When choosing a gear oil for marine thrusters or a stern tube lubricant for propeller shaft bearings, there’s more to consider than the price-performance ratio. The 2013 Vessel General Permit requires the use of environmentally acceptable lubricants (EALs) that meet EPA standards in applications with an oil-to-sea interface.
While EALs are formulated to meet environmental requirements, they’re still designed to protect marine equipment in the long term. To prevent bearing and gear failure, choose EALs that resist shearing under load. Using a lubricant with good shear stability protects components and extends oil change intervals.
To evaluate the performance of an EAL, determine the following:
- Estimate projected life of the oil under operating conditions based on thermal, oxidative and hydrolytic stability.
- Measure its ability to protect components from wear, scuffing, pitting and corrosion.
- Evaluate the kinematic viscosity of the oil and its ability to withstand shearing under pressure.
The high loads, speed of rotation and heat generated by stern tube systems and thrusters place significant stress on lubricants. A lubricant relies on viscosity to protect components and improve operational efficiency. Any reduction in viscosity can increase micropitting and gear wear.
Viscosity is key to EAL performance
The performance and life of your marine equipment depends on EAL viscosity. Temperature is one factor that affects viscosity. Lubricants tend to thicken in lower temperatures and thin at higher temperatures. This change in viscosity due to temperature is called Viscosity Index (VI). EALs with a higher VI experience less viscosity change due to temperatures.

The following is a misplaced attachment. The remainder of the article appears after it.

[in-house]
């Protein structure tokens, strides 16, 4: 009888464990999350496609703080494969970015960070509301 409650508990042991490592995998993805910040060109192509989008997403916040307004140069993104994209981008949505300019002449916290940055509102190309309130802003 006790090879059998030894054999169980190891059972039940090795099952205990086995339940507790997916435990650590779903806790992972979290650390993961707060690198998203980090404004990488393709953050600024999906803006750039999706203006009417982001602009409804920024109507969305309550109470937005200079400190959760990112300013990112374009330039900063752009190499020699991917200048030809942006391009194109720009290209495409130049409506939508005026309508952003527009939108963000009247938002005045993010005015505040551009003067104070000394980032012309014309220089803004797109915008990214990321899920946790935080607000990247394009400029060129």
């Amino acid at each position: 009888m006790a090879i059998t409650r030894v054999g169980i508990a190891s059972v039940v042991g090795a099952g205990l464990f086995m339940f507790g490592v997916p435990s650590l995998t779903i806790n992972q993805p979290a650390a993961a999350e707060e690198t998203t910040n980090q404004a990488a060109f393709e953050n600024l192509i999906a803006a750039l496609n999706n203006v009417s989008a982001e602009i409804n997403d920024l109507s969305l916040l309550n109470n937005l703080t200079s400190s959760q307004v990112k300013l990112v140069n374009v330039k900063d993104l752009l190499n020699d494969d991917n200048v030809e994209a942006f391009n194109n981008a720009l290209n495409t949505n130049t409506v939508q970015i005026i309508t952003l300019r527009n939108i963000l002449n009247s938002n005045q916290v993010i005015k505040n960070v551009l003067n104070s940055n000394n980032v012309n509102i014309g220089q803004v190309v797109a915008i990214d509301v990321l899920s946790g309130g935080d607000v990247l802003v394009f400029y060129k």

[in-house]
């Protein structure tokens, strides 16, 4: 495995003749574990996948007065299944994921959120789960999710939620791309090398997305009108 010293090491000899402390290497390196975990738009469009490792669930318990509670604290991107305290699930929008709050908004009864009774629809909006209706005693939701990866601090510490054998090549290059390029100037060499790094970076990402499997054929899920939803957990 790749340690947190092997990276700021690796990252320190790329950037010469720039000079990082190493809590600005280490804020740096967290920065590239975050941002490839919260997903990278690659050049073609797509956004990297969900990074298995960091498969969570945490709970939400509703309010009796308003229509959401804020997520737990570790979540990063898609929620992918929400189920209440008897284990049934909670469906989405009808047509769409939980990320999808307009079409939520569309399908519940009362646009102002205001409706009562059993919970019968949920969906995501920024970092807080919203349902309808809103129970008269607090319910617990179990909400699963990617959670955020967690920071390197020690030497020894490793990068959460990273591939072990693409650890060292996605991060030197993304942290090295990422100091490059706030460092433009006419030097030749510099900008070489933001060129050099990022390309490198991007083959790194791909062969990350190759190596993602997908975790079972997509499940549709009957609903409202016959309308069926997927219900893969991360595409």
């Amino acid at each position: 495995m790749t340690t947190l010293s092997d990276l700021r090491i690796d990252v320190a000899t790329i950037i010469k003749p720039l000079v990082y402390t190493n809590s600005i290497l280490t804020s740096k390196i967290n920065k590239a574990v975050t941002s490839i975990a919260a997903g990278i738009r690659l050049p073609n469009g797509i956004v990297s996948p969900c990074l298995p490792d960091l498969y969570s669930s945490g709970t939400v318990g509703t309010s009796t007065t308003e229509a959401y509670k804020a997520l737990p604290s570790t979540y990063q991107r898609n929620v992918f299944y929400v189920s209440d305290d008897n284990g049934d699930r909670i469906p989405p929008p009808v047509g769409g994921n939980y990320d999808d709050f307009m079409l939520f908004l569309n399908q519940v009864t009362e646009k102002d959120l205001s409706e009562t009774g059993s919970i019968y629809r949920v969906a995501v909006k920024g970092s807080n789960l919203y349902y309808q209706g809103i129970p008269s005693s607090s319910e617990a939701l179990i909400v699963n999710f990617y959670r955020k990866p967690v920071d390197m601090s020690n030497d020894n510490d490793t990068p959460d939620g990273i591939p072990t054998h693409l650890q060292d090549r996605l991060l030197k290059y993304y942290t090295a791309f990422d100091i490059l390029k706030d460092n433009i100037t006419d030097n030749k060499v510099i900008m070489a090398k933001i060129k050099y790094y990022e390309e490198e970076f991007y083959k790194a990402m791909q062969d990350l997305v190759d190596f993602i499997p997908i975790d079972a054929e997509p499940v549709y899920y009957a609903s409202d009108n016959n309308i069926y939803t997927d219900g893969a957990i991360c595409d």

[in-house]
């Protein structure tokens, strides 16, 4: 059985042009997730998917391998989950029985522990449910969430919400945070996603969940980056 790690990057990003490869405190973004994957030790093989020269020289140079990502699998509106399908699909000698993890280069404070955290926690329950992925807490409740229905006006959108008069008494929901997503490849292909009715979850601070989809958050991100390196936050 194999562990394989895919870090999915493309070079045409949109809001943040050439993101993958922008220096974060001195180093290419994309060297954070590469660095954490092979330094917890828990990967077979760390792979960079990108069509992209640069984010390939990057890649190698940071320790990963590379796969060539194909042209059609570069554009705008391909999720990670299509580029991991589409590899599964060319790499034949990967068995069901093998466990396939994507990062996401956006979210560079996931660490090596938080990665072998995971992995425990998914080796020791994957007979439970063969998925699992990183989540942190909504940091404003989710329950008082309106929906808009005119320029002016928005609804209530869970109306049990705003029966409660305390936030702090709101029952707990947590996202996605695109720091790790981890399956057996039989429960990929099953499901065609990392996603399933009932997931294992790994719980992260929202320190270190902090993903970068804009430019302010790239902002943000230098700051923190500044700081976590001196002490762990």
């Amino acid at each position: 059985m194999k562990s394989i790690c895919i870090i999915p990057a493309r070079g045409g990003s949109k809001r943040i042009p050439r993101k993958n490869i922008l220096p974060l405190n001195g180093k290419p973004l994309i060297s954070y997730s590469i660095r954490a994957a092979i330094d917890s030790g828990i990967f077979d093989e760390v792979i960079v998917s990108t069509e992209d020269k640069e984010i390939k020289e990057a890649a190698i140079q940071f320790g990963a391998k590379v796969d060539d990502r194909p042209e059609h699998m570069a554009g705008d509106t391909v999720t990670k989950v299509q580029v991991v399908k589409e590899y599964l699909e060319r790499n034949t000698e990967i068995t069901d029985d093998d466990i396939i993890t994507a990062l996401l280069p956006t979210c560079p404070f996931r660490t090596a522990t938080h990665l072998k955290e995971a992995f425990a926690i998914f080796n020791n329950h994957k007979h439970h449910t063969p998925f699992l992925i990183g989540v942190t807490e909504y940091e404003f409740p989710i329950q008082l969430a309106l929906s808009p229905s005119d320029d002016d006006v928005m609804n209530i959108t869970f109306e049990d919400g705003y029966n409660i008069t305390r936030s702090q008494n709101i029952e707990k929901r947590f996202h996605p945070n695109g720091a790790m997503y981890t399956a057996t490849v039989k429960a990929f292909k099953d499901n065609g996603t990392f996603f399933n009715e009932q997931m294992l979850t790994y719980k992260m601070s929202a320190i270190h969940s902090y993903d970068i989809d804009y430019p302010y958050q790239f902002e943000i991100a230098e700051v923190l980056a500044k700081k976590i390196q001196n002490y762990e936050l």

One way to increase the VI of a lubricant is to use viscosity improvers when formulating it. However, lubricants with a high VI due to viscosity improvers can experience a temporary or, in some cases, permanent loss of viscosity in high shear, high pressure and extreme temperature conditions.
Another way to increase the VI of a lubricant is to use high viscosity base stocks in the formulation. This method of increasing the VI of a lubricant tends to result in better shear stability.
There are two ways to measure EAL viscosity:
- A good sampling program – Measuring the viscosity of an EAL over time will identify any loss of viscosity due to shearing.
- Manufacturer lab testing – A standard test method like the KRL Tapered Roller Bearing test subjects lubricants to severe shear stress similar to what they’d experience in actual field applications.
EALs should withstand high shearing forces
When we tested various EALs using the KRL Tapered Roller Bearing method, we found a wide range of results among the sample lubricants.
- Two of the samples with viscosity modifiers showed a minimum of 50% loss in viscosity.
- Synthetic lubricants that used a high viscosity ester base stock with no viscosity modifiers maintained a consistent viscosity.
Even a small drop in viscosity can drop VI permanently. Using a lubricant with a low VI can compromise shear stability and lead to premature wear, scuffing and pitting and, ultimately, component failure.
While EALs are formulated to protect the environment, lubricant performance shouldn’t be sacrificed. Choosing an EAL formulated with a high VI base stock is necessary to prevent bearing and gear failure due to shearing stress. Doing so will ensure a high level of shear protection that meets environmental and equipment requirements.
Learn about our EALs for marine applications.